What does someone do with so many passwords to so many websites and apps? Well, you need a manager to keep everything so you don’t have to remember it. To quickly summarize, using the same password for every website and app is an open invitation for hackers to access all of your accounts. That's because passwords regularly leak, and a leaked password on one site can give hackers access to all your other accounts if you use the same password everywhere.

It's best, then, to use a totally different password on every site, but no human being can remember that many passwords. My suggestion is the password manager on your iPhone. One of the best “How to guides” is an article published by Forbes called “How To Save Passwords On iPhone (2024 Guide).”

iPhone password manager

Alexa! What Are You Doing?

As someone who makes a living as a tech safety expert, I have been asked if Alexa can be hacked. I always answer with this: If it’s connected to Wi-Fi, then it is always possible to a degree. There have been some articles about exploiting the Echo Dot but most of them require the attacker to take the Echo apart and solder some parts and then get you to purchase the Echo or install it on your network. Here are some scenarios and safe practices about the Echo Dot.

The Weird Ways Your Amazon Echo Can Be Hacked

  • Voice Squatting - One of the biggest security risks around Alexa right now is fake skills – also known as Voice Squatting. Researchers were able to register skills that sounded like popular incumbents, using accents and mispronunciations to illicit unwitting installations. The study created Alexa skills and Google Actions that hoovered up slight nuances in people’s commands. This exploit has been closed by Amazon.

    However, it’s still a good job to monitor the skills you have installed via the Alexa app. With some skills looking for payment information and boasting the ability to hook up with other services, and the low barrier for installation of skills, this is a problem that might not go away too quickly.

  • The connected home hack - You can set Echo up as the center of your smart home array. It’s easy to do, and we certainly wouldn’t advise anyone against it. It is worth bearing in mind, though, that Alexa will talk to anyone. Amazon’s virtual assistant doesn’t come with any kind of voice recognition authentication constraints.

    So, in theory, if you put Echo within earshot of the outside world, then a stranger standing near your windows, or your front or back door, could start making requests for Alexa. So, they could turn your lights off and on, tamper with your heating or, even, possibly, unlock your doors.

  • The chassis hack: This is not what I paid for - It looks like an Echo, it sounds like an Echo, but is it really an Echo? It would be possible for someone to design their own version of a voice assistant with entirely different and evil ends and then just whack it inside an Amazon Echo shell and sell it to an unsuspecting punter. It would be easy enough to record Alexa’s voice by asking a genuine Echo to repeat phrases for you, but could you really record enough responses to keep the user from your ruse?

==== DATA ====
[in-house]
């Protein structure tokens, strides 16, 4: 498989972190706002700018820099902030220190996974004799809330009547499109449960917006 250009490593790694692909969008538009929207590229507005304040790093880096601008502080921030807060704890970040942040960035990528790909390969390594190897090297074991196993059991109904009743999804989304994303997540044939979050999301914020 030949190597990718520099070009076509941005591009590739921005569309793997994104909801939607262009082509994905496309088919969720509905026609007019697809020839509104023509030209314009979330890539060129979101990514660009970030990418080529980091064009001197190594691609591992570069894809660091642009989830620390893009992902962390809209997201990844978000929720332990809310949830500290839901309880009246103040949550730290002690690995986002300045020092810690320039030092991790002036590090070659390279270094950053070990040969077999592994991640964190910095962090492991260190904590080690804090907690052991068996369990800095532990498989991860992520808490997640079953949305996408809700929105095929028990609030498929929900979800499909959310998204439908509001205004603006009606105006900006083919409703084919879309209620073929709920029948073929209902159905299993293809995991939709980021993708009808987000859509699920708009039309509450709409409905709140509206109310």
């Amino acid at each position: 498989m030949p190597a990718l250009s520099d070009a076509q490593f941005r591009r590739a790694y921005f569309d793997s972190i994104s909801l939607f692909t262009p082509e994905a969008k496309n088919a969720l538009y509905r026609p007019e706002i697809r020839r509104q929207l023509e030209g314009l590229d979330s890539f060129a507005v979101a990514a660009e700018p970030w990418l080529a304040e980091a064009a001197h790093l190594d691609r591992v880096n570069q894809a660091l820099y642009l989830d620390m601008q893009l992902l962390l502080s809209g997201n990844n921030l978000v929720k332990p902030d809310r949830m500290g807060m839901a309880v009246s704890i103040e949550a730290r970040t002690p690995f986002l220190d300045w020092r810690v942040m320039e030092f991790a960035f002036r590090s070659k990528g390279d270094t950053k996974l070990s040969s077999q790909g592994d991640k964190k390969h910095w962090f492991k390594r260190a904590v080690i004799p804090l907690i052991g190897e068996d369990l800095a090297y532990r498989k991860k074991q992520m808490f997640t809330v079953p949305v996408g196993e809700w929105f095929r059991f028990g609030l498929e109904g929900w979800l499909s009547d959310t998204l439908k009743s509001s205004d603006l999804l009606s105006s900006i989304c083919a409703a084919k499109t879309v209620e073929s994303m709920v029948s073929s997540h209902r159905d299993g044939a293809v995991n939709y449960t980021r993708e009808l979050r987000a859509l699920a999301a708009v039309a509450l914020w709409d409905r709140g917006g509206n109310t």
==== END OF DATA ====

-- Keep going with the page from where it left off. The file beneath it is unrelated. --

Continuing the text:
• Voice history hack - This one’s an extension of ‘voice squatting’ that was discovered by cybersecurity firm Check Point Research in August 2020 but has been fixed by Amazon. CPR found that your entire voice history could be made available to a hacker with just one click of a fraudulent link that surreptitiously installed a rogue skill.

    There’s not a huge amount of value in nicking hours and hours of recordings of you setting timers and turning your lights on and off, but the data could potentially be used to trick voice verification systems and even create audio deepfakes. When it comes to smart devices such as the Alexa Dot, if there is a fear of having a device steal sensitive information or listen in on your conversations, there are some safeguards that will help.

  • Change Default Credentials during setup - The first step is to change any default usernames and passwords. For example, if you’ve just bought a new smart camera, make sure to set a strong, unique password that isn’t easily guessable. Most of these devices are available through the internet and attackers always attempt to log into them with default credentials or using large password dictionaries.

  • Regularly update device firmware - Something that happens often is that the firmware that your device shipped with is already outdated by the time you set it up. Manufacturers often release feature updates and security fixes. Ensure your IoT devices are set to update automatically or regularly check for updates. This is a preventative measure to keep your devices healthy and secure.

  • Secure your Wi-Fi network - An unsecured Wi-Fi network is a welcome sign for cyber intruders. Use strong Wi-Fi encryption (like WPA3), set a robust Wi-Fi password, and consider setting up a separate network for your IoT devices. This way, even if one device is compromised, it won’t expose your primary devices, such as laptops and smartphones.

  • Disable unnecessary features - IoT devices often come with features that you might not use but could pose security risks. For example, if you never use voice commands on your smart TV, consider disabling the microphone feature.

  • Keep an eye on your device - Enhance your home security with a solution at the router level to manage, monitor, and protect devices from network-level exploitation via a smartphone app. It is a smart world that we live in, and we need to make smart choices when it comes to living in the digital landscape. I hope these tips can help secure and fortify your digital defenses.